Tuesday, November 5, 2013

Is there no nook of English ground secure from rash assault?

The question is from the first lines of a poem by William Wordsworth, written in 1841 in protest against plans for construction of the Kendall to Windermere railway in the Lakes District of England.

Wordsworth was not impressed by the view that the railway would place the beauty of the Lakes District within easier reach of these who would not otherwise have access to it. He described such arguments as: ‘Utilitarianism, serving as a mask for cupidity and gambling speculations’. Environmentalists sometimes advance similar arguments these days, but few are as rash as Wordsworth. The famous poet suggested that an appreciation of the beauty of romantic scenery was beyond the capability of ordinary people:
‘Rocks and mountains, torrents and widespread waters, and all those features of nature which go to the composition of such scenes as this part of England is distinguished for, cannot, in their finer relations, to the human mind be comprehended, even very imperfectly conceived, without processes of culture or opportunities of observation in some degree habitual’.

Our rash assault on Lake Windermere took place late in August, via the steam train from Haverthwaite to Lakeside.

It is hard to imagine that any reader of this blog would have difficulty in appreciating the beauty of Lake Windermere, but I will nevertheless add some of Wordsworth’s poetry below my photos.

Standing alone, as from a rampart’s edge,
I overlooked the bed of Windermere,
Like a vast river, stretching in the sun.
With exultation, at my feet I saw
Lake, islands, promontories, gleaming bays,
A universe of Nature’s fairest forms
Proudly revealed with instantaneous burst,
Magnificent, and beautiful, and gay.

(William Wordsworth, The Prelude Book IV)

After our cruise on Lake Windermere we visited Grasmere.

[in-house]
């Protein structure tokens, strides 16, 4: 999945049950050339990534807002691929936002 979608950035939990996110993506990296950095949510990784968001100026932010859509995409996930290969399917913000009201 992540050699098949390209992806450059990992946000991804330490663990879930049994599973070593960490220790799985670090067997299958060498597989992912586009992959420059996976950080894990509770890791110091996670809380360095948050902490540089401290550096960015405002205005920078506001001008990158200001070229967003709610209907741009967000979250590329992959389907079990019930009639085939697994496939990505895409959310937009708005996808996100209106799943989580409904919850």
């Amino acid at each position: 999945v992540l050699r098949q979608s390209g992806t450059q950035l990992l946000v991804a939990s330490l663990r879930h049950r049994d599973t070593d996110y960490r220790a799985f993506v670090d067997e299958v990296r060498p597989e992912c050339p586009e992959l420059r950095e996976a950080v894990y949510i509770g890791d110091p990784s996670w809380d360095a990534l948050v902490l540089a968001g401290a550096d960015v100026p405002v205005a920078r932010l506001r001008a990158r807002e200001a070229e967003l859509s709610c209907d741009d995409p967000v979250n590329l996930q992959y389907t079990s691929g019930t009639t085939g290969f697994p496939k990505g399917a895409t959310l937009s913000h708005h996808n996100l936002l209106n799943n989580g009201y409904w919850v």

Rest in peace, William Wordsworth. I hope our visit did not disturb you too much. We were only in your beautiful Lakes District for one day. 
John Stuart Mill, one of the most famous advocates of utilitarianism, walked all over your Lakes District for the best part of a month in July-August 1831 and even spent about 4 days walking and talking with you.

After visiting Wordsworth, Mill told a good friend, John Sterling:
 ‘all my differences with him [Wordsworth], or any other philosophic Tory, would be differences of matter-of-fact or detail, while my differences with the radicals and utilitarians are differences of principle’. (See: Richard Reeves, John Stuart Mill, 2007, p 74.)

The best explanation of Mill’s views at that time seems to be that he was somewhat confused after setting out to expose himself to a variety of different views opposed to radical utilitarianism - the secular religion of his youth. Mill did this following a mental crisis which he attributed to realization that even if all his (radical utilitarian) objectives were realized, he would not be filled with ‘great joy and happiness’. In addition to the views of Wordsworth, Mill became strongly influenced at that time by French secular messiahs, Saint-Simon and Auguste Compte. (Mill’s involvement in that brand of secular religion has been examined by Linda Reader in her book, John Stuart Mill and the Religion of Humanity, 2002.)

Mill embraced the poetry of Wordsworth because it helped him to achieve a more tranquil mental state. I expect that vast numbers of people have been similarly helped by the imagery of the Lakes District conveyed by Wordsworth’s poetry. 

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